A popular woodland site will undergo extensive management due to tree disease.

The Woodland Trust plans to carry out the work at South Park near Prudhoe, prompted by an infectious strain known as phytophthora ramorum which affects larch trees but does not affect humans.

The disease has been rapidly affecting the site's trees.

The Forestry Commission issued a Statutory Plant Health Notice to The Woodland Trust with an order to fell all affected trees.

The disease is caused by an algae-like organism that can easily spread between tree plantations.

Infected trees must be felled and destroyed to prevent further spread of the disease.

John Wilson, site manager for The Woodland Trust, said: "It is sad that we have to remove the trees but it is a legal requirement to stop disease spreading.

"South Park is a wonderful local attraction and we are looking forward to improving it further over the coming months.

"Once the trees have been removed we will be planting new native broadleaved trees over the coming tree planting season.

"Also the ground flora in parts is shaded out under the larch trees and especially rhododendron so with its removal it will give native plants a chance to flourish once more."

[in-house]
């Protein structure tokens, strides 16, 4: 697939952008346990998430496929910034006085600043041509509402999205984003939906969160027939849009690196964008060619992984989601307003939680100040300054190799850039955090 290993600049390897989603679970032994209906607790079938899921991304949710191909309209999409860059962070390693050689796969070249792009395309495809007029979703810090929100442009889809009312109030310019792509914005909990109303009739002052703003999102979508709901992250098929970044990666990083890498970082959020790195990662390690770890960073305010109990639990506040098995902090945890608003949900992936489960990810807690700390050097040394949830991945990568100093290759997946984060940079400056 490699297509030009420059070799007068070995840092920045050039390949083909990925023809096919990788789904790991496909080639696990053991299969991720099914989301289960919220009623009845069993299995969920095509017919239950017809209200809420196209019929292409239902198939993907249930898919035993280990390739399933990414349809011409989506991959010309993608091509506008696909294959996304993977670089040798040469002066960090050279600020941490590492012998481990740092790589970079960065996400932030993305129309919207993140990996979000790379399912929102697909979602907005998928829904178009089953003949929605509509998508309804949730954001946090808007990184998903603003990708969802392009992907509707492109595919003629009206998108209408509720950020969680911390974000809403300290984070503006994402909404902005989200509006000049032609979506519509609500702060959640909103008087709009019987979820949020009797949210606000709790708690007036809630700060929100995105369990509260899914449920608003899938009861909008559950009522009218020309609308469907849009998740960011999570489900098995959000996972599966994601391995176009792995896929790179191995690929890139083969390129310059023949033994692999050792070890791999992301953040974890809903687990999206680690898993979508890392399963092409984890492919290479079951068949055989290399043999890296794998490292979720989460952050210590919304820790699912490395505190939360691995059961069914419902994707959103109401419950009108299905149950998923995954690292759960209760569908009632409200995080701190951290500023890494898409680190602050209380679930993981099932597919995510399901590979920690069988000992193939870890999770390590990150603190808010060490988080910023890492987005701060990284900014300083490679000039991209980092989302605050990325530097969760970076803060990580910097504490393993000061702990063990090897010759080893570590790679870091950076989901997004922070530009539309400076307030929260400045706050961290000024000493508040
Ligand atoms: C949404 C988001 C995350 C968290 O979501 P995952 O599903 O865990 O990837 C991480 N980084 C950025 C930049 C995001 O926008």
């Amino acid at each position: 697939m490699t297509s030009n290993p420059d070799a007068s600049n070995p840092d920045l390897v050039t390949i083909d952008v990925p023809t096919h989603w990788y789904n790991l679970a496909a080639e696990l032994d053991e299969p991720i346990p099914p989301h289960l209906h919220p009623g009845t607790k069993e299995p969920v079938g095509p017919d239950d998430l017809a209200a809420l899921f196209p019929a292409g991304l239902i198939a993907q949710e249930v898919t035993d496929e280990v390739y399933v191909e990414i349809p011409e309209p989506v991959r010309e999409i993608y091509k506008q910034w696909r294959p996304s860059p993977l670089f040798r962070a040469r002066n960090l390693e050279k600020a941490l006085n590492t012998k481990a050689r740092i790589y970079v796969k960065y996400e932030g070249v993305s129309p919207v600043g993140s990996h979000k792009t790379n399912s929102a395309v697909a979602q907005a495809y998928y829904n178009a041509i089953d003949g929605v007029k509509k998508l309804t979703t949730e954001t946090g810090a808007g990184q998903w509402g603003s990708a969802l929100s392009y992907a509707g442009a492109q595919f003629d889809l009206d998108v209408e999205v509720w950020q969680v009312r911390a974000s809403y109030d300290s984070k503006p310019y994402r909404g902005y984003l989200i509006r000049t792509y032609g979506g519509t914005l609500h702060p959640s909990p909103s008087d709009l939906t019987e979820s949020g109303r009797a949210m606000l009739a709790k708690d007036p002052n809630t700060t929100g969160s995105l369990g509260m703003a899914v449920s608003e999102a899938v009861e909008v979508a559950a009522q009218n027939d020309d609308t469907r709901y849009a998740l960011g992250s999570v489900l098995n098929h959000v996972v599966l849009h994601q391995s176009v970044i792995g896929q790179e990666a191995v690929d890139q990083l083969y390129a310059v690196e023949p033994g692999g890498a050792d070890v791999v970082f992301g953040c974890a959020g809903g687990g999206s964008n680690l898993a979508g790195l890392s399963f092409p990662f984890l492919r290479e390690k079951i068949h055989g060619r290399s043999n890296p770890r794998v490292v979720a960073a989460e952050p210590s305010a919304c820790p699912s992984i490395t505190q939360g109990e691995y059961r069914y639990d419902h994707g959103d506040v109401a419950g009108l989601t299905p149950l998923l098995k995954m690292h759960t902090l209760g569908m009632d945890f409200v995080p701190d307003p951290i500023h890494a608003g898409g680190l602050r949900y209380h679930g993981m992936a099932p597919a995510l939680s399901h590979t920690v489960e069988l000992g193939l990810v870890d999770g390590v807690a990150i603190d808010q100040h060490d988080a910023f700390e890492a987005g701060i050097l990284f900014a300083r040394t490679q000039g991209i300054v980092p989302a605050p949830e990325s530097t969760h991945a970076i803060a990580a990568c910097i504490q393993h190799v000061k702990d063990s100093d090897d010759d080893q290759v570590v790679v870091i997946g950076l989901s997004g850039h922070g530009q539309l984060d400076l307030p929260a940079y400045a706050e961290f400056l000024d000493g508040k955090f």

Tree removal will start this summer and the Trust hopes to remove the majority of trees by the autumn.

Dealing with the rhododendron plants may take longer due to their vigorous regrowth.

Rik Metcalfe, forestry and harvesting manager at the Woodland Trust, said: "As part of the forestry works we will be constructing an access road into the woodland from the south, we can reassure people this is first and foremost for extracting the timber from the woodland and will be built with as little impact on the surrounding landscape as possible.

"Once the works are complete the track will have the benefit of being a fully accessible, all weather option for the public to use when enjoying the area.

"When managing woodland and extracting timber the process can look quite messy and initially the change can be quite stark but the area will recover in a relatively short period of time and with a few seasons of new growth it will be changing for the better."

As a safety measure, the visitors are urged to follow all warning signs and site information at South Park during the ongoing work.